83rd Annual

Monday, 10 February 2003: 4:00 PM
Detectability of anthropogenic changes in temperature and precipitation extremes
Gabriele C. Hegerl, Duke University, Durham, NC; and F. W. Zwiers and P. Stott
Poster PDF (371.1 kB)
Anthropogenic changes in temperature and precipitation extremes over land have been analyzed from simulations with two different atmosphere-ocean general circulation models, CCCma and HadCM3. The goal of this analysis is to determine indices for changes in extremes that are best suitable for an early detection of climate change and that are moderately robust between models. Extremes are analyzed including the seasonal cycle, which emphasizes changes that should have the strongest impacts on society.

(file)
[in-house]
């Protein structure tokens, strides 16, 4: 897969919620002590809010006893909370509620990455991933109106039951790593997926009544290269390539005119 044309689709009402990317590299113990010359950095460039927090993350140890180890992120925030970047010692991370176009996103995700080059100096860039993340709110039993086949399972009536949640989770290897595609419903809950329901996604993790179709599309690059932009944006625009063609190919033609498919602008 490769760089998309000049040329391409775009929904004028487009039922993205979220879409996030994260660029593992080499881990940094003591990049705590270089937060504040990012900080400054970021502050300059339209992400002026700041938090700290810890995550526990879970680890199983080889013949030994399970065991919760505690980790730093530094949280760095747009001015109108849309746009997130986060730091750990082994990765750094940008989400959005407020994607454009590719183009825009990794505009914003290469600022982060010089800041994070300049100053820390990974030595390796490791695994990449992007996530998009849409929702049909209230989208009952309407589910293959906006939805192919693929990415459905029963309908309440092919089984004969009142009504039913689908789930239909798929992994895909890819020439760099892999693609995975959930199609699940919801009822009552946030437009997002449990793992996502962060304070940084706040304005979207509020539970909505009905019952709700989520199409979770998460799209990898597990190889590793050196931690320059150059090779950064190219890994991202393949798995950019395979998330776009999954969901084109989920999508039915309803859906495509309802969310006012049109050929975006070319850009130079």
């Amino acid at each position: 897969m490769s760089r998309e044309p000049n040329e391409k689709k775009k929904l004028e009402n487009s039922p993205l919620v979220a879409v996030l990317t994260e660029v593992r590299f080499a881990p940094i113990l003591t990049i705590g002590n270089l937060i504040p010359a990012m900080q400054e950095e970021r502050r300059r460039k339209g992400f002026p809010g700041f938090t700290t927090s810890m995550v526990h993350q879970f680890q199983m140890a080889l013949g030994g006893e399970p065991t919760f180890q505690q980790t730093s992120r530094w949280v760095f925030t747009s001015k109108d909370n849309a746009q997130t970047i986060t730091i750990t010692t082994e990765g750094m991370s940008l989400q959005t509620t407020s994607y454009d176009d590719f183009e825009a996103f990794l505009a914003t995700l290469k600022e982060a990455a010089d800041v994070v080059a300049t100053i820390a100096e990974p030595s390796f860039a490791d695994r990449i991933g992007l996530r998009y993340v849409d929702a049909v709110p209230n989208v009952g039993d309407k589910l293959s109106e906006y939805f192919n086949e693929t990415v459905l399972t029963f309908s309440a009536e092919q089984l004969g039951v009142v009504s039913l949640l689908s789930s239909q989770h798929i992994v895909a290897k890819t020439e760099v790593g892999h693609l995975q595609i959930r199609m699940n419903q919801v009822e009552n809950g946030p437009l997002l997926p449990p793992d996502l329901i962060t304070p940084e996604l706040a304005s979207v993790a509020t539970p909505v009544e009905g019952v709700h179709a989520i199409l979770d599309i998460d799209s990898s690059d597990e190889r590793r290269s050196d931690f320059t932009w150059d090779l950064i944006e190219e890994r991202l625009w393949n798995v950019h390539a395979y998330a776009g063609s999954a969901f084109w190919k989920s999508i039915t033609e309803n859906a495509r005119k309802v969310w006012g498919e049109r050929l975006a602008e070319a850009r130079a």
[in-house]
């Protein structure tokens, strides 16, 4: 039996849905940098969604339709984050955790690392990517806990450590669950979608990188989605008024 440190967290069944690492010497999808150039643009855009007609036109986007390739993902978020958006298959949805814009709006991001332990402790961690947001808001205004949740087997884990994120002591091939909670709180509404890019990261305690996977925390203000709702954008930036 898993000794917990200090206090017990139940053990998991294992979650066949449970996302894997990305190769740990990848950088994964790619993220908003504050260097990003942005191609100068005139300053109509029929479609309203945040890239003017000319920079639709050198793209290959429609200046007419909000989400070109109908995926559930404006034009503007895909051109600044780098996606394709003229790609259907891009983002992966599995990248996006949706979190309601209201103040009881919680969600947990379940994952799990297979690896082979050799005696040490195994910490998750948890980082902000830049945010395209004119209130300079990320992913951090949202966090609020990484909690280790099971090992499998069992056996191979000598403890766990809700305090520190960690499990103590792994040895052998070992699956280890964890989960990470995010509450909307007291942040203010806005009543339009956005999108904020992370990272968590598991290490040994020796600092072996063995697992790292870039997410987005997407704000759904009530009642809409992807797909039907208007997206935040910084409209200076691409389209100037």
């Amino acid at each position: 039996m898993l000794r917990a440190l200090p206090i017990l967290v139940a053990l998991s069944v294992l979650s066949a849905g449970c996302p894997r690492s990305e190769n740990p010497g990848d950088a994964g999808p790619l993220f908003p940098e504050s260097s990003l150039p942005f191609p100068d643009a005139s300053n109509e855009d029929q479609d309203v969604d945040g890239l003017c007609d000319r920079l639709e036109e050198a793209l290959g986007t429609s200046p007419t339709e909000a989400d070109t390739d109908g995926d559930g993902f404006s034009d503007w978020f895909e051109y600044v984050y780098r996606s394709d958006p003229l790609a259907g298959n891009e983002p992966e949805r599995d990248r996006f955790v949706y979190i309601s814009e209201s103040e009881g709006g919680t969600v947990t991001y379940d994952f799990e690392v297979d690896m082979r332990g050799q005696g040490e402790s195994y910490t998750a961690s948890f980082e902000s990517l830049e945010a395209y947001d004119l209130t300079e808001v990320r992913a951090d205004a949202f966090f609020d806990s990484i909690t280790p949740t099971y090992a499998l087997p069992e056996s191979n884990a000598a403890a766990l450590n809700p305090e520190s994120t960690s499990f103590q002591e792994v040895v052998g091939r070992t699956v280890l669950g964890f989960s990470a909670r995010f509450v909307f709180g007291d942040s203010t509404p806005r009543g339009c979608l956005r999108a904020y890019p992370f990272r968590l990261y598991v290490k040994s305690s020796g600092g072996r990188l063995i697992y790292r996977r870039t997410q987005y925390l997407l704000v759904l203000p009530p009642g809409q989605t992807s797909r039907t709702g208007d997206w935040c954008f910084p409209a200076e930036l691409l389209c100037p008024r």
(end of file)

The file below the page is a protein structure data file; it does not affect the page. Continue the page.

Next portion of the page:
In various regions changes in temperature extremes are significantly different from changes in seasonal means, and the difference between both is often robust between models. This indicates that a detection of mean changes cannot be substituted for detection of changes in extremes. Similarly, extreme precipitation seems to generally increase stronger than mean precipitation. Correlations between climate change patterns for precipitation are generally low between models. They increase if only areas with significant changes are compared, and increase for changes in extreme rather than mean precipitation. We have estimated the signal-to-noise ratio of changes in mean and extreme precipitation between the end of the 20th century and the time of CO2 doubling. Results suggest that changes in moderately extreme precipitation should be slighly better detectable than changes in mean precipitation and also more robust between models.

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